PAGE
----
Cygwin sshd

Cygwin openssh Today I needed to set up an openssh server on a Windows box. Why? In this case, for two reasons. I wanted to use scp to ship files securely to the box. And I wanted to be able to tweak some configuration files remotely.

There are a bunch of options for getting a Win32 sshd going. They include: build from source; use a standalone binary package; go with the openssh that's part of the Cygwin system. I went with Cygwin, because its Win32 setup program and package installer have, in recent years, become extremely powerful, flexible, and easy to use.

I grabbed the default kit plus the openssh package, and then followed the instructions here. As smooth as this stuff has gotten, there's always still some kind of glitch, almost invariably permissions-related. And sure enough, the sshd service wouldn't start. I rechecked the instructions and found the culprit:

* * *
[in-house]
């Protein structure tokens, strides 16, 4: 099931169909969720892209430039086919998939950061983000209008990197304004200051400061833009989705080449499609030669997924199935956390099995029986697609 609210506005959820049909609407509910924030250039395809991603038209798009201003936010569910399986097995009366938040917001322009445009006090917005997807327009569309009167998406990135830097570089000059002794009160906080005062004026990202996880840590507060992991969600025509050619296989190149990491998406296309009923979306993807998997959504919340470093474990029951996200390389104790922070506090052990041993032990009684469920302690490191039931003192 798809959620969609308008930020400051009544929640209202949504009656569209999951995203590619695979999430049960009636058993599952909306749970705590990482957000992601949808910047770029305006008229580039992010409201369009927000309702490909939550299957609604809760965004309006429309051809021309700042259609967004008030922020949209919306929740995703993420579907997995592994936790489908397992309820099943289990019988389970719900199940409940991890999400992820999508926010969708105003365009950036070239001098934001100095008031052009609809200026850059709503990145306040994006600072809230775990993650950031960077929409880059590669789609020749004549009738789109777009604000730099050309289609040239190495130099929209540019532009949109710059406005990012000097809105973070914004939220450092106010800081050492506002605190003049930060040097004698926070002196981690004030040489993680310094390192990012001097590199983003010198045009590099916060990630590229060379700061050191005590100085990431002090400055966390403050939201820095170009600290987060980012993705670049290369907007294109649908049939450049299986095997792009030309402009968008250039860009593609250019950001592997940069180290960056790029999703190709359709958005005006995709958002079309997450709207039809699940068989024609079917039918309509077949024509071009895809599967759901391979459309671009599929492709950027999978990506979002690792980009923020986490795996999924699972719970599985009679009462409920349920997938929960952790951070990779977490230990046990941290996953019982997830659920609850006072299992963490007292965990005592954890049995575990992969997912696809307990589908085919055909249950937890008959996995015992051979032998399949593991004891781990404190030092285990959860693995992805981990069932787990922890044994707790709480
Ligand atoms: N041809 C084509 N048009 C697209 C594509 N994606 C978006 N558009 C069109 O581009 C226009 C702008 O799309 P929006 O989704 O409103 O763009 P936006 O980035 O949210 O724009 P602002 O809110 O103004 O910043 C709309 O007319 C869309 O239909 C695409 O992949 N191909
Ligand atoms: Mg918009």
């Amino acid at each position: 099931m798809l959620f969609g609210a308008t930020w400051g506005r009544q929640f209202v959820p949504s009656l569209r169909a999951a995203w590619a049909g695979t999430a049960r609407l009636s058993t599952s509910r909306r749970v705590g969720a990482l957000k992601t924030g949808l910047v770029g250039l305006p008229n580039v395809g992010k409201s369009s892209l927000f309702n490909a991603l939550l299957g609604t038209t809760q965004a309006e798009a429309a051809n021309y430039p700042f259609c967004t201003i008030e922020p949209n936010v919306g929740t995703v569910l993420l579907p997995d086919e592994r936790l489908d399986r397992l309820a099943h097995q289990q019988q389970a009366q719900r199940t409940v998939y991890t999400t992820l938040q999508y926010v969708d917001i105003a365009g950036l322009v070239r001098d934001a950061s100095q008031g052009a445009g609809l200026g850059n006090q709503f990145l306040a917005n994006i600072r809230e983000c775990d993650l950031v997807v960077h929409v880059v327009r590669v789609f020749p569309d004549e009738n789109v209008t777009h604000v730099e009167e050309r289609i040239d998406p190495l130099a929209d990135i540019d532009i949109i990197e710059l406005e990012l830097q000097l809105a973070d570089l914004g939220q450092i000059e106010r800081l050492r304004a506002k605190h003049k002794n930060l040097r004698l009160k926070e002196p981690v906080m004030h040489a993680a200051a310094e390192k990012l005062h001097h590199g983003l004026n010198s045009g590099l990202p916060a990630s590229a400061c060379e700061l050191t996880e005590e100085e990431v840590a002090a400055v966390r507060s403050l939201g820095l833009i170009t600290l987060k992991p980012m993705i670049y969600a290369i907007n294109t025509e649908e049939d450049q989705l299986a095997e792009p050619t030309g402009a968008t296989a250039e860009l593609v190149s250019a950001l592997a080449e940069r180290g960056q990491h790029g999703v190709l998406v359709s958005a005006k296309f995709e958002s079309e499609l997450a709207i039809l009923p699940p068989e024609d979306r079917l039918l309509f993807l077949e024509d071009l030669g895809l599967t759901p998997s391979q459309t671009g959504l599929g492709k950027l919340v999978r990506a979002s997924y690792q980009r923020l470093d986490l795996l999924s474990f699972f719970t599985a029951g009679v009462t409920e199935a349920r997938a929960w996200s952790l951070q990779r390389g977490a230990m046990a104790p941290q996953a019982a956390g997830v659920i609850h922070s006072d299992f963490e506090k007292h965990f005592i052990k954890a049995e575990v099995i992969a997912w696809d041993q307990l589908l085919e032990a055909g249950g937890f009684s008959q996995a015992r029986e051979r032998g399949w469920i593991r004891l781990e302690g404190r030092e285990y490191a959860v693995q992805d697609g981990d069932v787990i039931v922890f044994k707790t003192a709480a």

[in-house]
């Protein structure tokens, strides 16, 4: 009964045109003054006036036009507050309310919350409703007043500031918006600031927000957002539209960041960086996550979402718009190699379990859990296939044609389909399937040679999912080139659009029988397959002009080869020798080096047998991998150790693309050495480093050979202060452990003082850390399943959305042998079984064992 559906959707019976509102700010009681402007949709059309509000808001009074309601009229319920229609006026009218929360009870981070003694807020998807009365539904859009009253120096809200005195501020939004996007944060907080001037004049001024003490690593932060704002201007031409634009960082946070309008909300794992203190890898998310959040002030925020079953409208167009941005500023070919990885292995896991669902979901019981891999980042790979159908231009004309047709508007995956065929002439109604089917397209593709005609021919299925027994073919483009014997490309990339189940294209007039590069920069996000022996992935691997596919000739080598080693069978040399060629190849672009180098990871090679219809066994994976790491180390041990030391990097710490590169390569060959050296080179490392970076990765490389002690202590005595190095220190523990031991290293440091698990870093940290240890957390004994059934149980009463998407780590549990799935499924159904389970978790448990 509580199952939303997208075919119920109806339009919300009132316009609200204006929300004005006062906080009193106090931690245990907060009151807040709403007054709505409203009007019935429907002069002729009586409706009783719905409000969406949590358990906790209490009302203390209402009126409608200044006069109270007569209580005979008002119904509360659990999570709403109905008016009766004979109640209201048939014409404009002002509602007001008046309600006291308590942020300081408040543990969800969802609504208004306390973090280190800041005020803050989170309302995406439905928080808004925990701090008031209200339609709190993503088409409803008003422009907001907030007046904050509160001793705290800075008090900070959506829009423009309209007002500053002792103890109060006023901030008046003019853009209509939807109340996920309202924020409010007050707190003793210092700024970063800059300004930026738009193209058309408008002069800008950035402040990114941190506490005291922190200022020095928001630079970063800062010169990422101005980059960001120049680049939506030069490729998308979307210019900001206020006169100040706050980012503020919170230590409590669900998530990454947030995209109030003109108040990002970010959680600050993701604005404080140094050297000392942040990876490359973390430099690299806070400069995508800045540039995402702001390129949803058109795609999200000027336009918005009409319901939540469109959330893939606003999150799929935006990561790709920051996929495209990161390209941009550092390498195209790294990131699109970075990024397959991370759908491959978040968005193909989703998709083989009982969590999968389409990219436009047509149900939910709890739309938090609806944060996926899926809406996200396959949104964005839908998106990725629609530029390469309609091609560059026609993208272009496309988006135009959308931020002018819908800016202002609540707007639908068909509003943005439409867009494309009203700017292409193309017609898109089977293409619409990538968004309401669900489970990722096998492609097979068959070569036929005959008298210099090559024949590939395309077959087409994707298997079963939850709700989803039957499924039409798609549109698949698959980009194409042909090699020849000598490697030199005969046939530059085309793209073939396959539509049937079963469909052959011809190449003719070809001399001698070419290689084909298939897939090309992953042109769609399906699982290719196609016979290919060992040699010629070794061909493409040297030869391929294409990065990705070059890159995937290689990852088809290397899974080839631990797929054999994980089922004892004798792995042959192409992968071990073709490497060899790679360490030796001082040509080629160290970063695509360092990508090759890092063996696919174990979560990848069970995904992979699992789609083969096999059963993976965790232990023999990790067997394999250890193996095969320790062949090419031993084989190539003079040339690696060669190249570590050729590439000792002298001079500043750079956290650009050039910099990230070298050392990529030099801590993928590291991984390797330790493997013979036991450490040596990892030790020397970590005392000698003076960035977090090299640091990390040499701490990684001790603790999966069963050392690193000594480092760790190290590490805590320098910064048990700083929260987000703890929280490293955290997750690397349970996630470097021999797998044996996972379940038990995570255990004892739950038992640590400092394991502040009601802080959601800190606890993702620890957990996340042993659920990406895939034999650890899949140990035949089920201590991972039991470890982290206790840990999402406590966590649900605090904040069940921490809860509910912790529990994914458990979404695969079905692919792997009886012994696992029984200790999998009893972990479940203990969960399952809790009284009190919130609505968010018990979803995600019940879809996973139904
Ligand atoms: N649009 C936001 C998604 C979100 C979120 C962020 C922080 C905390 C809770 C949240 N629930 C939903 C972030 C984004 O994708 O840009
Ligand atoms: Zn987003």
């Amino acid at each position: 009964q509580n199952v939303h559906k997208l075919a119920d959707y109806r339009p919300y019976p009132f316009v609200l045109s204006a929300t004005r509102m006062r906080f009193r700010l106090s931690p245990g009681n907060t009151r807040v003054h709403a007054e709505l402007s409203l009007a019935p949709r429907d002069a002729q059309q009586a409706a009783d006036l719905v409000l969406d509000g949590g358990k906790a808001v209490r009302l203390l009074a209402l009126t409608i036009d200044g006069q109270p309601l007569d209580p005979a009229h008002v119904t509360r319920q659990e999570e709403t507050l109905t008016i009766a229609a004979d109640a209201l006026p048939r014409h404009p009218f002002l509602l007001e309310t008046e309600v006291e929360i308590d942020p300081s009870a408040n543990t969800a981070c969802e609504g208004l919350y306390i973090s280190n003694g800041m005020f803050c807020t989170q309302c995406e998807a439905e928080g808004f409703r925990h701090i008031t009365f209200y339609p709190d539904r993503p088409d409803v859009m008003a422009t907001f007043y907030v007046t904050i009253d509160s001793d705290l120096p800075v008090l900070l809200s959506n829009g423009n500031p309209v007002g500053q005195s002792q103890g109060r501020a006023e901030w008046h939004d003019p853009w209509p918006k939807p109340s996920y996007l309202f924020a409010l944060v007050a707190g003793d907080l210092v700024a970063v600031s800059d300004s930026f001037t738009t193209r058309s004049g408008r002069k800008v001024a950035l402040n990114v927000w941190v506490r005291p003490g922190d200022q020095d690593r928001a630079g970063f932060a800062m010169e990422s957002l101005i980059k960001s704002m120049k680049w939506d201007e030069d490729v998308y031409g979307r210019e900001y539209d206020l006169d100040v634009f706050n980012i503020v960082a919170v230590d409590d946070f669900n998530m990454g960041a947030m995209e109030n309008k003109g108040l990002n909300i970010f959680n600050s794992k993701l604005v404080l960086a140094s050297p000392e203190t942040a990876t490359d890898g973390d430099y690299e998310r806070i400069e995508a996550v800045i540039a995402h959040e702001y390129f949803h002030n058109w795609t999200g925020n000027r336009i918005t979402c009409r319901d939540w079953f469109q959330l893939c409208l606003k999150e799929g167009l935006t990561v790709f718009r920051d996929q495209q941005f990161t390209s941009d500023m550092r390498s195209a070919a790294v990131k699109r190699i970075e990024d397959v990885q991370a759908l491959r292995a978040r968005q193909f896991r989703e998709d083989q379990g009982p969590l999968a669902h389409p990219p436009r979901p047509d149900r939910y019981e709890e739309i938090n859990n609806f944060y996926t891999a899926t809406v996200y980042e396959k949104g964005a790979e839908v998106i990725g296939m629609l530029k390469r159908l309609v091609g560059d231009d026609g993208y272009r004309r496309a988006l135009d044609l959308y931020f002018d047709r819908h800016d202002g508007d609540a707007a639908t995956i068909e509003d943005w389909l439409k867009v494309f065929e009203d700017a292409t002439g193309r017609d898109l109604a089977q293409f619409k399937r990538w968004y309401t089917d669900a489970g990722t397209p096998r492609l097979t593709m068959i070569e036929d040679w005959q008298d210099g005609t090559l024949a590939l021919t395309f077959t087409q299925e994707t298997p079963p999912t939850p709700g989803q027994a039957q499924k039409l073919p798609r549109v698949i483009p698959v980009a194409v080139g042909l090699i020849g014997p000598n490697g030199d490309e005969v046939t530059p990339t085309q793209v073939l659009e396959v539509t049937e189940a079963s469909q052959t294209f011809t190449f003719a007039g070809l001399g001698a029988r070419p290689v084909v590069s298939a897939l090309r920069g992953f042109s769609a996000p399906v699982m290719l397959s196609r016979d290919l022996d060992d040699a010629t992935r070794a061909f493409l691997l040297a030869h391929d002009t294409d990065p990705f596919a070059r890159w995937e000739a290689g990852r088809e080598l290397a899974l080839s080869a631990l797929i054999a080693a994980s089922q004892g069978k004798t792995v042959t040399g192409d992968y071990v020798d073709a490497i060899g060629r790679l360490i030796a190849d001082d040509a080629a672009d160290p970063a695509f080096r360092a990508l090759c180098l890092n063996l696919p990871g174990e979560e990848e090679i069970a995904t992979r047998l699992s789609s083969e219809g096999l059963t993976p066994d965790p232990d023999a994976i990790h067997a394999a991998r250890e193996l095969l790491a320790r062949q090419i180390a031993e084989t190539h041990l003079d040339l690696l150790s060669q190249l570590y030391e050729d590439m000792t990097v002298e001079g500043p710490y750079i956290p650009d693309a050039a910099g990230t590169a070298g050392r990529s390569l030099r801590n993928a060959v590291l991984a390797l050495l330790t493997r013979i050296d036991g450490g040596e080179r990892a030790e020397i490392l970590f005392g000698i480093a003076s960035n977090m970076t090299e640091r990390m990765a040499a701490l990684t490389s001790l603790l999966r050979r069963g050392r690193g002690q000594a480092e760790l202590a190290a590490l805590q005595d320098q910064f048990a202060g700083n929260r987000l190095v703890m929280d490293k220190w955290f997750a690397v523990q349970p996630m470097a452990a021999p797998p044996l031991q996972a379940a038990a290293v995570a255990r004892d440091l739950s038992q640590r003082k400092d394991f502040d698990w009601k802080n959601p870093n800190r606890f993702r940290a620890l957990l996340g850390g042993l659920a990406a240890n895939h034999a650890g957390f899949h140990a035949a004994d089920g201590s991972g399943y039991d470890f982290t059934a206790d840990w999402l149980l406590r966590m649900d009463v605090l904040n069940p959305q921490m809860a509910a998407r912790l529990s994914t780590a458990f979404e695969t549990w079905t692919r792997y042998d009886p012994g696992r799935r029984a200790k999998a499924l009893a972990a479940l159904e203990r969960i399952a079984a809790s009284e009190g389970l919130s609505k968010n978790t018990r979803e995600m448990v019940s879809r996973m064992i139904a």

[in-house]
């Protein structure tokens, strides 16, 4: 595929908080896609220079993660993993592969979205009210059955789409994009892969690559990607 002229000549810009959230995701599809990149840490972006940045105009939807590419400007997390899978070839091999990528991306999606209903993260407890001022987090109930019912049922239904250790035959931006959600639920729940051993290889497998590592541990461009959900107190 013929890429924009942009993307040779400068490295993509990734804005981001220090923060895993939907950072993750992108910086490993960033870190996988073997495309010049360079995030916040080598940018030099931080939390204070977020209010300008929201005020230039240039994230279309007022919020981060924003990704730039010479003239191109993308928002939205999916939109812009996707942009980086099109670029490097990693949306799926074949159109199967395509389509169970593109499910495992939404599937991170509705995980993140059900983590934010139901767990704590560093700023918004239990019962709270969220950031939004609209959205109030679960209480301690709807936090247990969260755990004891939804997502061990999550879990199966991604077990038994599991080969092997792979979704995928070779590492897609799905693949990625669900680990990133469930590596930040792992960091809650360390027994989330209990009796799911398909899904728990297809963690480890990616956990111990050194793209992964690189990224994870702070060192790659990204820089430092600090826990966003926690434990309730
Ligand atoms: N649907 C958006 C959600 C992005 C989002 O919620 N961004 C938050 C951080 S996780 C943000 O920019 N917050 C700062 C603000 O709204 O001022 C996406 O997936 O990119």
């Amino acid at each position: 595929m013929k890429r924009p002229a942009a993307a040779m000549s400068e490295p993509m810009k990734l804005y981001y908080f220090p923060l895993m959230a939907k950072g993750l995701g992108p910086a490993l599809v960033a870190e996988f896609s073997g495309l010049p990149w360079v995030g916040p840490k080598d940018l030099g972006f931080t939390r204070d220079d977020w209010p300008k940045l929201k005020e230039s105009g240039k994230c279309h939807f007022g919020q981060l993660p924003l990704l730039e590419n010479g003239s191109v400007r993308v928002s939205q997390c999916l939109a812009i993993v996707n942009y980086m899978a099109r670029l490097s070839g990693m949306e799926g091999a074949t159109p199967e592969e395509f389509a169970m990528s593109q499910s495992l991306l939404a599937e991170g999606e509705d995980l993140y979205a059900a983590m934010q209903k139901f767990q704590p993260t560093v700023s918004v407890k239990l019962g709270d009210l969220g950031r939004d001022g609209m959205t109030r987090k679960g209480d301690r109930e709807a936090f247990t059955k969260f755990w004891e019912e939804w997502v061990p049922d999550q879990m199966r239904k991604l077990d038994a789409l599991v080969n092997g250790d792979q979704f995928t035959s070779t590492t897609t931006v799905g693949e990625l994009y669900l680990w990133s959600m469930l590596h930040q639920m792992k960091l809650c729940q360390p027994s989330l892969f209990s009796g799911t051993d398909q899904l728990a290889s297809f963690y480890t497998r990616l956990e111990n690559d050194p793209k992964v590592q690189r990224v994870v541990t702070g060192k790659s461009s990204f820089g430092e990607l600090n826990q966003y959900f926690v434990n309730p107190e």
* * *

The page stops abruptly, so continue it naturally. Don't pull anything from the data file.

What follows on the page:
chown system:system /var/log/sshd.log /var/empty /etc/ssh_h*
There were two options. Either let sshd log in as SYSTEM, or change ownership on those files to sshd_server, the account used by cygwin sshd. I did the latter.

It's amazing how these kinds of permissions glitches are so common -- on all platforms -- and yet so hard to pin down and untangle. Google showed me that a bunch of other people had run into the snag I encountered. Recommendations included using verbose NTFS auditing, or the Filemon utility, to debug the problem. Fair enough, but when you are in installation mode, why can't your OS -- any OS -- be smarter about correlating failed permissions with the software you just installed?

Anyway, that's not Cygwin's fault. It's a great resource that just keeps on getting better.

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